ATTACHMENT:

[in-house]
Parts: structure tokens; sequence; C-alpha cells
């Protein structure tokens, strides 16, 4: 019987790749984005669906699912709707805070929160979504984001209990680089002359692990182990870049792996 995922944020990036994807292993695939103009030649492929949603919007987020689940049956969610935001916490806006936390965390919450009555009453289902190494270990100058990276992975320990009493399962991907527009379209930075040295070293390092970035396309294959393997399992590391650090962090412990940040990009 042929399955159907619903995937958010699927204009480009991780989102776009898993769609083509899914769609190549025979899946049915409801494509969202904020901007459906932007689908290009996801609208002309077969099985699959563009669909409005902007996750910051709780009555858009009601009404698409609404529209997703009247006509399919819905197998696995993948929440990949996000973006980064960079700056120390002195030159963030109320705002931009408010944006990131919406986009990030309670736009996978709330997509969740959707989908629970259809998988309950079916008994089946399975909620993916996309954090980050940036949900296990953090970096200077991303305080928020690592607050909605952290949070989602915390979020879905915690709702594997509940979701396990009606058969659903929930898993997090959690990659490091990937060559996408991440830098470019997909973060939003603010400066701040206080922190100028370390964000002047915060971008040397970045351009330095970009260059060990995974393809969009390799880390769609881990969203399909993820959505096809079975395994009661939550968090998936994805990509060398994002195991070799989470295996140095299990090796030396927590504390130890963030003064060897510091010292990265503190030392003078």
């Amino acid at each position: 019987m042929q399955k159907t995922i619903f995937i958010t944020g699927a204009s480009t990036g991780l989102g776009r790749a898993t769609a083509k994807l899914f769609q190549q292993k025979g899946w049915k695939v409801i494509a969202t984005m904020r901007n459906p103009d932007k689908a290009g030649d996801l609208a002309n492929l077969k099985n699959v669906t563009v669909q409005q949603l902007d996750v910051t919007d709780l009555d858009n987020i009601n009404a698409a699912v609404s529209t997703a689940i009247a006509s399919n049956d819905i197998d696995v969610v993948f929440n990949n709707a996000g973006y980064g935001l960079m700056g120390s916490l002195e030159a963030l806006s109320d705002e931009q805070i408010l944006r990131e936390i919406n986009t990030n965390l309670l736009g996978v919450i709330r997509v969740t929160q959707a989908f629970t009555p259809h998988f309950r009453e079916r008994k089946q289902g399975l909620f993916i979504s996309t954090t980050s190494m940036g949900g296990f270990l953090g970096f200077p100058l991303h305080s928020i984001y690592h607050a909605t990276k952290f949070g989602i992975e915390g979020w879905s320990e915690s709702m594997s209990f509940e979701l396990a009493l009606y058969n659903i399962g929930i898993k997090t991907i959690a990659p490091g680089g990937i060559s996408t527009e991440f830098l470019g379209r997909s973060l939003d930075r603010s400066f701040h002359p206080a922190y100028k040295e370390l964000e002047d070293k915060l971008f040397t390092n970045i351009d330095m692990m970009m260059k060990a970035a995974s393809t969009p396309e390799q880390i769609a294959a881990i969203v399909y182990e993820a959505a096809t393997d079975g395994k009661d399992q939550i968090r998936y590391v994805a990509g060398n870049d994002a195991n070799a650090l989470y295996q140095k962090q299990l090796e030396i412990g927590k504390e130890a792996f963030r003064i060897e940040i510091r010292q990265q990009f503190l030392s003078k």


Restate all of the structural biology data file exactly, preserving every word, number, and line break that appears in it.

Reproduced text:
[in-house]
Parts: structure tokens; sequence; C-alpha cells
């Protein structure tokens, strides 16, 4: 019987790749984005669906699912709707805070929160979504984001209990680089002359692990182990870049792996 995922944020990036994807292993695939103009030649492929949603919007987020689940049956969610935001916490806006936390965390919450009555009453289902190494270990100058990276992975320990009493399962991907527009379209930075040295070293390092970035396309294959393997399992590391650090962090412990940040990009 042929399955159907619903995937958010699927204009480009991780989102776009898993769609083509899914769609190549025979899946049915409801494509969202904020901007459906932007689908290009996801609208002309077969099985699959563009669909409005902007996750910051709780009555858009009601009404698409609404529209997703009247006509399919819905197998696995993948929440990949996000973006980064960079700056120390002195030159963030109320705002931009408010944006990131919406986009990030309670736009996978709330997509969740959707989908629970259809998988309950079916008994089946399975909620993916996309954090980050940036949900296990953090970096200077991303305080928020690592607050909605952290949070989602915390979020879905915690709702594997509940979701396990009606058969659903929930898993997090959690990659490091990937060559996408991440830098470019997909973060939003603010400066701040206080922190100028370390964000002047915060971008040397970045351009330095970009260059060990995974393809969009390799880390769609881990969203399909993820959505096809079975395994009661939550968090998936994805990509060398994002195991070799989470295996140095299990090796030396927590504390130890963030003064060897510091010292990265503190030392003078």
């Amino acid at each position: 019987m042929q399955k159907t995922i619903f995937i958010t944020g699927a204009s480009t990036g991780l989102g776009r790749a898993t769609a083509k994807l899914f769609q190549q292993k025979g899946w049915k695939v409801i494509a969202t984005m904020r901007n459906p103009d932007k689908a290009g030649d996801l609208a002309n492929l077969k099985n699959v669906t563009v669909q409005q949603l902007d996750v910051t919007d709780l009555d858009n987020i009601n009404a698409a699912v609404s529209t997703a689940i009247a006509s399919n049956d819905i197998d696995v969610v993948f929440n990949n709707a996000g973006y980064g935001l960079m700056g120390s916490l002195e030159a963030l806006s109320d705002e931009q805070i408010l944006r990131e936390i919406n986009t990030n965390l309670l736009g996978v919450i709330r997509v969740t929160q959707a989908f629970t009555p259809h998988f309950r009453e079916r008994k089946q289902g399975l909620f993916i979504s996309t954090t980050s190494m940036g949900g296990f270990l953090g970096f200077p100058l991303h305080s928020i984001y690592h607050a909605t990276k952290f949070g989602i992975e915390g979020w879905s320990e915690s709702m594997s209990f509940e979701l396990a009493l009606y058969n659903i399962g929930i898993k997090t991907i959690a990659p490091g680089g990937i060559s996408t527009e991440f830098l470019g379209r997909s973060l939003d930075r603010s400066f701040h002359p206080a922190y100028k040295e370390l964000e002047d070293k915060l971008f040397t390092n970045i351009d330095m692990m970009m260059k060990a970035a995974s393809t969009p396309e390799q880390i769609a294959a881990i969203v399909y182990e993820a959505a096809t393997d079975g395994k009661d399992q939550i968090r998936y590391v994805a990509g060398n870049d994002a195991n070799a650090l989470y295996q140095k962090q299990l090796e030396i412990g927590k504390e130890a792996f963030r003064i060897e940040i510091r010292q990265q990009f503190l030392s003078k």